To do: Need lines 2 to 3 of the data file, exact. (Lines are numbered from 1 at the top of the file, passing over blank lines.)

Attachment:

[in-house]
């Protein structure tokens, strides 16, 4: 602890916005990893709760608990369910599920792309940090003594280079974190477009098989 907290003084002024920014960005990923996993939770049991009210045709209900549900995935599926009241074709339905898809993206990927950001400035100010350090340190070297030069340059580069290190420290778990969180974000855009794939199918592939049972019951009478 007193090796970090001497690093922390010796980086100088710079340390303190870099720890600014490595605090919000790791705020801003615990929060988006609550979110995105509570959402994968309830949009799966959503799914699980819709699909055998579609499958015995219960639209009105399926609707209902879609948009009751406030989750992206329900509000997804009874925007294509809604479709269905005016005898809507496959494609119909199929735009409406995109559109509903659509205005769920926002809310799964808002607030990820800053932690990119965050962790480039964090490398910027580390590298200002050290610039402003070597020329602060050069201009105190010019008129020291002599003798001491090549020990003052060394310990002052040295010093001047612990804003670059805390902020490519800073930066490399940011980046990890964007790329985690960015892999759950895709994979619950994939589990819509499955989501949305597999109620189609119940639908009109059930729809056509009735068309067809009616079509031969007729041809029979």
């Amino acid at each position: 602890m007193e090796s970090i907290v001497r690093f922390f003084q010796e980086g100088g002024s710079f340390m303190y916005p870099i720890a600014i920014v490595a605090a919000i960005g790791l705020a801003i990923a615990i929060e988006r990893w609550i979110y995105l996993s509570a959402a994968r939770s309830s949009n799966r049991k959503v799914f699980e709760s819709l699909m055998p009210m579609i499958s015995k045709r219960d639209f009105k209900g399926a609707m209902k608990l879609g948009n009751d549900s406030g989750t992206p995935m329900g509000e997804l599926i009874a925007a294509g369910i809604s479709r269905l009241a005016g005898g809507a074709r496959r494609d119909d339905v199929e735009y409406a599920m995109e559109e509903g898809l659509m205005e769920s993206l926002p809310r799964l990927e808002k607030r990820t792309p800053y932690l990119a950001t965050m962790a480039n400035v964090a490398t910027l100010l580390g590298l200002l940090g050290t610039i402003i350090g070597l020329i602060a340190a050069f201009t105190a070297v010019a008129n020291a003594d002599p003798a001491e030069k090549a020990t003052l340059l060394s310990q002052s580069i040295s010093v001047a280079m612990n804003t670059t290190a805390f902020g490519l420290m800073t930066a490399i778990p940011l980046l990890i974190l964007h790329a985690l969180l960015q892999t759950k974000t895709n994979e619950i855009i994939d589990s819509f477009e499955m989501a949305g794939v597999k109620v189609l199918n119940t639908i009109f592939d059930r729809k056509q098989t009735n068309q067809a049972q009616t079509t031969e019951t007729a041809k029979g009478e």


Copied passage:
């Protein structure tokens, strides 16, 4: 602890916005990893709760608990369910599920792309940090003594280079974190477009098989 907290003084002024920014960005990923996993939770049991009210045709209900549900995935599926009241074709339905898809993206990927950001400035100010350090340190070297030069340059580069290190420290778990969180974000855009794939199918592939049972019951009478 007193090796970090001497690093922390010796980086100088710079340390303190870099720890600014490595605090919000790791705020801003615990929060988006609550979110995105509570959402994968309830949009799966959503799914699980819709699909055998579609499958015995219960639209009105399926609707209902879609948009009751406030989750992206329900509000997804009874925007294509809604479709269905005016005898809507496959494609119909199929735009409406995109559109509903659509205005769920926002809310799964808002607030990820800053932690990119965050962790480039964090490398910027580390590298200002050290610039402003070597020329602060050069201009105190010019008129020291002599003798001491090549020990003052060394310990002052040295010093001047612990804003670059805390902020490519800073930066490399940011980046990890964007790329985690960015892999759950895709994979619950994939589990819509499955989501949305597999109620189609119940639908009109059930729809056509009735068309067809009616079509031969007729041809029979």
């Amino acid at each position: 602890m007193e090796s970090i907290v001497r690093f922390f003084q010796e980086g100088g002024s710079f340390m303190y916005p870099i720890a600014i920014v490595a605090a919000i960005g790791l705020a801003i990923a615990i929060e988006r990893w609550i979110y995105l996993s509570a959402a994968r939770s309830s949009n799966r049991k959503v799914f699980e709760s819709l699909m055998p009210m579609i499958s015995k045709r219960d639209f009105k209900g399926a609707m209902k608990l879609g948009n009751d549900s406030g989750t992206p995935m329900g509000e997804l599926i009874a925007a294509g369910i809604s479709r269905l009241a005016g005898g809507a074709r496959r494609d119909d339905v199929e735009y409406a599920m995109e559109e509903g898809l659509m205005e769920s993206l926002p809310r799964l990927e808002k607030r990820t792309p800053y932690l990119a950001t965050m962790a480039n400035v964090a490398t910027l100010l580390g590298l200002l940090g050290t610039i402003i350090g070597l020329i602060a340190a050069f201009t105190a070297v010019a008129n020291a003594d002599p003798a001491e030069k090549a020990t003052l340059l060394s310990q002052s580069i040295s010093v001047a280079m612990n804003t670059t290190a805390f902020g490519l420290m800073t930066a490399i778990p940011l980046l990890i974190l964007h790329a985690l969180l960015q892999t759950k974000t895709n994979e619950i855009i994939d589990s819509f477009e499955m989501a949305g794939v597999k109620v189609l199918n119940t639908i009109f592939d059930r729809k056509q098989t009735n068309q067809a049972q009616t079509t031969e019951t007729a041809k029979g009478e």